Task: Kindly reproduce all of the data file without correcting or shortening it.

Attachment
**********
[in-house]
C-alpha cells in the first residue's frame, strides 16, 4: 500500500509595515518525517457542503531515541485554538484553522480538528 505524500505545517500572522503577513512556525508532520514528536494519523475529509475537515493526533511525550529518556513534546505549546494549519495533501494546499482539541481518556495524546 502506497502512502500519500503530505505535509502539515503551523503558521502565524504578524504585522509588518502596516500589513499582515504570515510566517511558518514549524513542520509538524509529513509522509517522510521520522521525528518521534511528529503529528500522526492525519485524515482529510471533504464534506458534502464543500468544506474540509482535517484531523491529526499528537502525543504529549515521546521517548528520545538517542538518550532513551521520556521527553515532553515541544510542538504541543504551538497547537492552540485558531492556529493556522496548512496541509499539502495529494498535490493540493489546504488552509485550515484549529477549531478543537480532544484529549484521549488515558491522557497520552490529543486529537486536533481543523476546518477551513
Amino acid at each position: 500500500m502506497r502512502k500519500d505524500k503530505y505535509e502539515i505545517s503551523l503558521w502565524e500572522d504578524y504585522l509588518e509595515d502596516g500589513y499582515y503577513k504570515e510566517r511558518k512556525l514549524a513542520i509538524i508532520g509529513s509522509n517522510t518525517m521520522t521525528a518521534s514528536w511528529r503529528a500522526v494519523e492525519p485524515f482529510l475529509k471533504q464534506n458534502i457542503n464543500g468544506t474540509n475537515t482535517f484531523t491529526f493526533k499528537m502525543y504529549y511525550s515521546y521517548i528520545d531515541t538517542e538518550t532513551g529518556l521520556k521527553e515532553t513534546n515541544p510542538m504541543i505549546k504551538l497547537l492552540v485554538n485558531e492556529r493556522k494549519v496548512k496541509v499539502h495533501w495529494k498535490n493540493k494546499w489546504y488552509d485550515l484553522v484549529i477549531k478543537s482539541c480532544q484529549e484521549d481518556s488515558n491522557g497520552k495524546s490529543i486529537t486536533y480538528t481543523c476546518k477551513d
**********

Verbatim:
[in-house]
C-alpha cells in the first residue's frame, strides 16, 4: 500500500509595515518525517457542503531515541485554538484553522480538528 505524500505545517500572522503577513512556525508532520514528536494519523475529509475537515493526533511525550529518556513534546505549546494549519495533501494546499482539541481518556495524546 502506497502512502500519500503530505505535509502539515503551523503558521502565524504578524504585522509588518502596516500589513499582515504570515510566517511558518514549524513542520509538524509529513509522509517522510521520522521525528518521534511528529503529528500522526492525519485524515482529510471533504464534506458534502464543500468544506474540509482535517484531523491529526499528537502525543504529549515521546521517548528520545538517542538518550532513551521520556521527553515532553515541544510542538504541543504551538497547537492552540485558531492556529493556522496548512496541509499539502495529494498535490493540493489546504488552509485550515484549529477549531478543537480532544484529549484521549488515558491522557497520552490529543486529537486536533481543523476546518477551513
Amino acid at each position: 500500500m502506497r502512502k500519500d505524500k503530505y505535509e502539515i505545517s503551523l503558521w502565524e500572522d504578524y504585522l509588518e509595515d502596516g500589513y499582515y503577513k504570515e510566517r511558518k512556525l514549524a513542520i509538524i508532520g509529513s509522509n517522510t518525517m521520522t521525528a518521534s514528536w511528529r503529528a500522526v494519523e492525519p485524515f482529510l475529509k471533504q464534506n458534502i457542503n464543500g468544506t474540509n475537515t482535517f484531523t491529526f493526533k499528537m502525543y504529549y511525550s515521546y521517548i528520545d531515541t538517542e538518550t532513551g529518556l521520556k521527553e515532553t513534546n515541544p510542538m504541543i505549546k504551538l497547537l492552540v485554538n485558531e492556529r493556522k494549519v496548512k496541509v499539502h495533501w495529494k498535490n493540493k494546499w489546504y488552509d485550515l484553522v484549529i477549531k478543537s482539541c480532544q484529549e484521549d481518556s488515558n491522557g497520552k495524546s490529543i486529537t486536533y480538528t481543523c476546518k477551513d